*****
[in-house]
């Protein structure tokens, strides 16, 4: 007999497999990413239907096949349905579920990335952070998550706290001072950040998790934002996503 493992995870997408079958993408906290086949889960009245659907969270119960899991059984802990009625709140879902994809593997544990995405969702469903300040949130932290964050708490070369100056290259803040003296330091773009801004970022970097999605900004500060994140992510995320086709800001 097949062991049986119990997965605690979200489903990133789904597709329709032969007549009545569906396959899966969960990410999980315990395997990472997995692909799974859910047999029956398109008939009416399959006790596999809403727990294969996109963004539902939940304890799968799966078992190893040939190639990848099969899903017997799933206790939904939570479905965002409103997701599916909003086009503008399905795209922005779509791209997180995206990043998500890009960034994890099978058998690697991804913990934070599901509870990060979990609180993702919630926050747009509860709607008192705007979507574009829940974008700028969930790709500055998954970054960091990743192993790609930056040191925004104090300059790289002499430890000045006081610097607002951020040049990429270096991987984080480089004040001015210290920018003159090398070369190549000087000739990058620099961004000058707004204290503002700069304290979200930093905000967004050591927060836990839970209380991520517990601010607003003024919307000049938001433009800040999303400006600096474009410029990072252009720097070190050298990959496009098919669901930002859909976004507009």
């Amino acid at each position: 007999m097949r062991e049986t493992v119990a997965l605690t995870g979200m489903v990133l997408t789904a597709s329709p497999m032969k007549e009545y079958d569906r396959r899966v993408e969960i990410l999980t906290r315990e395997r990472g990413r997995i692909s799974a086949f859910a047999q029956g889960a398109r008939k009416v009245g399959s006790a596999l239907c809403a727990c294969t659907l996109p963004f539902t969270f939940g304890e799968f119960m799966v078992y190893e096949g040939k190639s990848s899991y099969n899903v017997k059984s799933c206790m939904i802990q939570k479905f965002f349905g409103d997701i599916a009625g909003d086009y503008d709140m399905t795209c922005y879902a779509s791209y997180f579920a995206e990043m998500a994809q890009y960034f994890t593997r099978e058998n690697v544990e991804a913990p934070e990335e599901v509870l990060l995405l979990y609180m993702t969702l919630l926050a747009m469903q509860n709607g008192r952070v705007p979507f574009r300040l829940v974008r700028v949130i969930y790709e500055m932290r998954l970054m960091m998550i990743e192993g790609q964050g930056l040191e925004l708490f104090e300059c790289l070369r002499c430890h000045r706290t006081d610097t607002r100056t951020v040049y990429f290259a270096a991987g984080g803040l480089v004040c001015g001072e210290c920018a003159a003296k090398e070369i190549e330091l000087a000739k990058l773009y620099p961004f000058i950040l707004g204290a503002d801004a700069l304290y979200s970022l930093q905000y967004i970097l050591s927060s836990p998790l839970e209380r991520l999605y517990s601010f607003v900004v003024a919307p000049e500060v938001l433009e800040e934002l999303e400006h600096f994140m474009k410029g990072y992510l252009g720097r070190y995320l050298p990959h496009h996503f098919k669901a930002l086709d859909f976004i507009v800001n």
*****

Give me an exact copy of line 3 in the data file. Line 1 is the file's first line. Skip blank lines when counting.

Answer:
């Amino acid at each position: 007999m097949r062991e049986t493992v119990a997965l605690t995870g979200m489903v990133l997408t789904a597709s329709p497999m032969k007549e009545y079958d569906r396959r899966v993408e969960i990410l999980t906290r315990e395997r990472g990413r997995i692909s799974a086949f859910a047999q029956g889960a398109r008939k009416v009245g399959s006790a596999l239907c809403a727990c294969t659907l996109p963004f539902t969270f939940g304890e799968f119960m799966v078992y190893e096949g040939k190639s990848s899991y099969n899903v017997k059984s799933c206790m939904i802990q939570k479905f965002f349905g409103d997701i599916a009625g909003d086009y503008d709140m399905t795209c922005y879902a779509s791209y997180f579920a995206e990043m998500a994809q890009y960034f994890t593997r099978e058998n690697v544990e991804a913990p934070e990335e599901v509870l990060l995405l979990y609180m993702t969702l919630l926050a747009m469903q509860n709607g008192r952070v705007p979507f574009r300040l829940v974008r700028v949130i969930y790709e500055m932290r998954l970054m960091m998550i990743e192993g790609q964050g930056l040191e925004l708490f104090e300059c790289l070369r002499c430890h000045r706290t006081d610097t607002r100056t951020v040049y990429f290259a270096a991987g984080g803040l480089v004040c001015g001072e210290c920018a003159a003296k090398e070369i190549e330091l000087a000739k990058l773009y620099p961004f000058i950040l707004g204290a503002d801004a700069l304290y979200s970022l930093q905000y967004i970097l050591s927060s836990p998790l839970e209380r991520l999605y517990s601010f607003v900004v003024a919307p000049e500060v938001l433009e800040e934002l999303e400006h600096f994140m474009k410029g990072y992510l252009g720097r070190y995320l050298p990959h496009h996503f098919k669901a930002l086709d859909f976004i507009v800001n």